69-Year-Old Woman Hasn’t Used Money in Over 15 Years


Heidemarie Schwermer, a 69-year-old woman from Germany, gave up using money 15 years ago and says she’s been much happier ever since.

Dortmund, Germany – Former school teacher and psychotherapist, Heidemarie Schwermer, is a 69-year-old mother of two and grandmother. She has been living money-free for the last 15 years, proving you don’t need money to live a healthy, happy, and fulfilling life.


Schwermer moved to Dortmund 22 years ago with her two children after ending a difficult marriage, and it didn’t take long before she started to notice the area’s homeless population. Then a middle-aged secondary school teacher, she eventually decided to open up a shop called “Gib und Nimm”, or “Give and Take”.

Gib und Nimm, which eventually became a local phenomenon, allows people to trade items or services with one another with no cash exchange involved. Clothing can be exchanged for kitchen appliances, car services can be exchanged for plumbing services, and so forth.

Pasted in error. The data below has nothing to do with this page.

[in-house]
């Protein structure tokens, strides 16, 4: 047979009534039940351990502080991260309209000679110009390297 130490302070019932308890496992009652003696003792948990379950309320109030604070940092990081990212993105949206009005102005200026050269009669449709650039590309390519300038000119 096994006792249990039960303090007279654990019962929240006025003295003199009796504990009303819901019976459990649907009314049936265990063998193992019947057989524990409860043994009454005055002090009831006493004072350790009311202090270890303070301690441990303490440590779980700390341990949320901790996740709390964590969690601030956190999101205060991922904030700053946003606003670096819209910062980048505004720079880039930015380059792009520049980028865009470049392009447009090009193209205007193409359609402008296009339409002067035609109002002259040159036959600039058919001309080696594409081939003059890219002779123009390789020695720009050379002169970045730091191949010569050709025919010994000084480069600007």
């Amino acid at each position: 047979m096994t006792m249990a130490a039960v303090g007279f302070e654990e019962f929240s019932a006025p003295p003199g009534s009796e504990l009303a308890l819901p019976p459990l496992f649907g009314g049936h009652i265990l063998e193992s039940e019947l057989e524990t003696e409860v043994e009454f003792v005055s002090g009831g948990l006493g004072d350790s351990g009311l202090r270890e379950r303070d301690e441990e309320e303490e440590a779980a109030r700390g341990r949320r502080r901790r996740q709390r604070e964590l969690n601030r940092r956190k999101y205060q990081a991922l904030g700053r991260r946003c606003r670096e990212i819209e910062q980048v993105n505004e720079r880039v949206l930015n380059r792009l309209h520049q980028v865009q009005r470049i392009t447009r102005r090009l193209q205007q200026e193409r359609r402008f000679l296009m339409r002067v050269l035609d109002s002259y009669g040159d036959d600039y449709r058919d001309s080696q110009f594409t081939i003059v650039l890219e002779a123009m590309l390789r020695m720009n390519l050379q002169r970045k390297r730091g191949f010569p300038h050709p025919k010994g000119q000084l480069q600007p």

The original idea for Gib und Nimm was to help the local homeless population by giving them access to food, clothing, housing, and anything else they should need in exchange for their services. Schwermer believes the homeless doesn’t need money to be accepted into society, but instead a chance to empower themselves by using their personal skills in useful ways. The idea didn’t take off with Dortmund’s homeless population at first, many of which expressed that they didn’t feel a middle-class educated woman could relate to their situation. This got Schwermer thinking.

She began to realize she was living with a lot of useless things she didn’t need, and with this conclusion she decided not to buy anything else unless she gave something away. Soon after that she realized she was unhappy with her career as well, and decided to try different jobs, such as washing dishes.




By 1995, after her children had grown and moved away, Schwermer was spending next to nothing. Through Gib und Nimm, she had access to nearly everything she needed to survive, and a year later Schwermer decided to conduct an experiment—she would live without money altogether.